I had no idea what I was getting myself into when I signed up for the River Runner 100 last year.

The 130-mile race between Whitehorse and Mendenhall was the longest I had ever participated in. The idea was crazy, thrilling, exciting and most definitely scary.

I got myself organized, though. I found a dedicated handler to help me through the experience, and dogs to complete my team. I had been training those dogs for months and felt as ready as I could be.

The day of the start brought a different reality. It was cold and the winds were gusting. Standing outside was a performance on its own. I was so focused that I did not have time to worry about the alarming conditions.

Out of 18 mushers signed up for the event, seven dropped out before the start. Some experienced mushers did not want to take any risks only a few days before the Iditarod and inexperienced ones did not think it would be a fun experience for them or their dogs.

Alexandra Rochat taking part in the 2011 Twister race last December PHOTO: Nicolas Dory Photography www.nicolasdory.com

I was one of the inexperienced mushers. I was in a rush to get my team ready for the start and did not want to lose any time. Someone mentioned I should not leave without dog jackets to protect my dogs from frostbite… I had not thought of that at all.

Fortunately Michelle Phillips, who had cancelled her participation, lent me some dog jackets shortly before the start. We were good to go!

We were the second team to leave the starting chute. I was running eight dogs when most teams were running 10. I felt safer with eight dogs as I was not very experienced driving large teams.

Our start was epic. The dogs were highly excited, not bummed out by the weather at all. It would have been impossible for me to stop them at the starting line if I hadn’t had help. They were eager to go and I got more stressed.

Off we went … but my leader, BigBear, refused to follow the trail set up by the race organizers. He followed the river bank instead. I could not make him change direction and could barely slow the team down.

When it seemed he was heading off the river to the road, I thought the race was over for us. I was scared, frustrated and disappointed we had only made it so far.

But BigBear is a great – although stubborn – leader, and he got us back on the trail. He was just going the easy way along the river bank where it is protected from the winds. We were still in the race!

The 20 kilometres on the Yukon River were cold and windy. Side hills and icy patches made it very challenging for me to stay upright. When we reached the Takhini River, the winds suddenly stopped and we were back into a more peaceful world.

I was afraid I would freeze, standing six to seven hours on the sled, but I was well bundled up and never got cold.

The trail there was nice and smooth. We came across a few sections that I was worried about, due to the trail report. Fortunately those sections never got me worried. The dogs trotted along and were pulling the best they could.

Closer to the Mendenhall checkpoint, as we went along the Alaska Highway, BigBear missed the trail and took me down a frozen driveway. I had a hard time getting the eight powerful dogs back on the trail. I was afraid I would lose my team if I walked in front of them.

We managed to get back and, in the meantime, a couple of teams passed us. We arrived in Mendenhall shortly after midnight. Our run from Whitehorse took us over seven hours.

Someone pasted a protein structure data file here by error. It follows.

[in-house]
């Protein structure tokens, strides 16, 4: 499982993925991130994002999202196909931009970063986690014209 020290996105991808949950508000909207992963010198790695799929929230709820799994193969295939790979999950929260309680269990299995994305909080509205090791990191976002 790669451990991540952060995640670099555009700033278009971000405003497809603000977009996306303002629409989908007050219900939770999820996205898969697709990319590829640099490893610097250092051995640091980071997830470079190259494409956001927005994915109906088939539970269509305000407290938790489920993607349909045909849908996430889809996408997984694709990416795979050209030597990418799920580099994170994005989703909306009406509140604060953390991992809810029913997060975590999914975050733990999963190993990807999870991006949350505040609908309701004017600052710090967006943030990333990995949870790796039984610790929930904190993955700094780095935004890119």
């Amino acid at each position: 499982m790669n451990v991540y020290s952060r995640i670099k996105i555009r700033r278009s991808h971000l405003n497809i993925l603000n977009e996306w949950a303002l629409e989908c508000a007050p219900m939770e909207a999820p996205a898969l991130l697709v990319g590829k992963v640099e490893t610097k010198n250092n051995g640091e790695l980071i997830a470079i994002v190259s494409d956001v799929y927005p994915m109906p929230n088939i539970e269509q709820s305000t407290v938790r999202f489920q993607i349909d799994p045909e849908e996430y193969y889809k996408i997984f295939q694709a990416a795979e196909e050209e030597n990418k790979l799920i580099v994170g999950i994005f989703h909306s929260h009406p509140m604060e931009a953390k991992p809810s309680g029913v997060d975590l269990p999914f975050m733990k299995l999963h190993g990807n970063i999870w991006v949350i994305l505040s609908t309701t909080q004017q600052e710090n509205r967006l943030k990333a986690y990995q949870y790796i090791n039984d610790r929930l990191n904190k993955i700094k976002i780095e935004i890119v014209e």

Alicia, my handler, seemed worried but was relieved to see that the dogs were happy and that I did not freeze out there. Nicolas, my boyfriend came to surprise me there too. It was nice to see all the familiar faces.

The dogs were fed a fattening meal and bedded down with lots of straw. They all ate well except for Bounce, a young female who was probably impressed by our special day.

I got three hours of sleep, and we were ready to take off to return to Whitehorse. The dogs were crazy to go again in the morning. The return was partly in daylight, and it was nice to actually see where we had been mushing the night before.

Halfway to Whitehorse, one of my dogs, Suomi, injured her shoulder running on the river. I loaded her into the sled right away. She was fine at first, but quickly expressed her feelings about wanting to go back in the team. Suomi finished the race in the sled.

The return was otherwise uneventful. As we were coming close to the finish, BigBear left the official trail again and was heading to the road. I got worried because the team was dragging me across glare ice and Suomi was trying to jump out the sled at the same time.

We were so close to the finish, I could not take any more adventures at this stage!

BigBear was so determined, he managed to drag us to the finish line via the most challenging part of the river. When we crossed the finish line in the afternoon, the weather had calmed down. We were tired but very happy with our experience.

This year I signed up for the race again. I have gained experience and will be running a 10-dog team. I am looking forward to racing again. I feel more confident and I know it would be hard to beat last year’s weather conditions.

Editor’s Note: This year’s River Runner 100 sled and skijoring race will leave Shipyards Park at 3 p.m. on Saturday, February 25. More information is available at http://dpsay.wordpress.com/rr-100-dog-race/ or by emailing dogpoweredsports@gmail.com

Alexandra Rochat is a veterinary technician who moved to the Yukon in 2008 from Switzerland. She has been running her own dogs since 2009.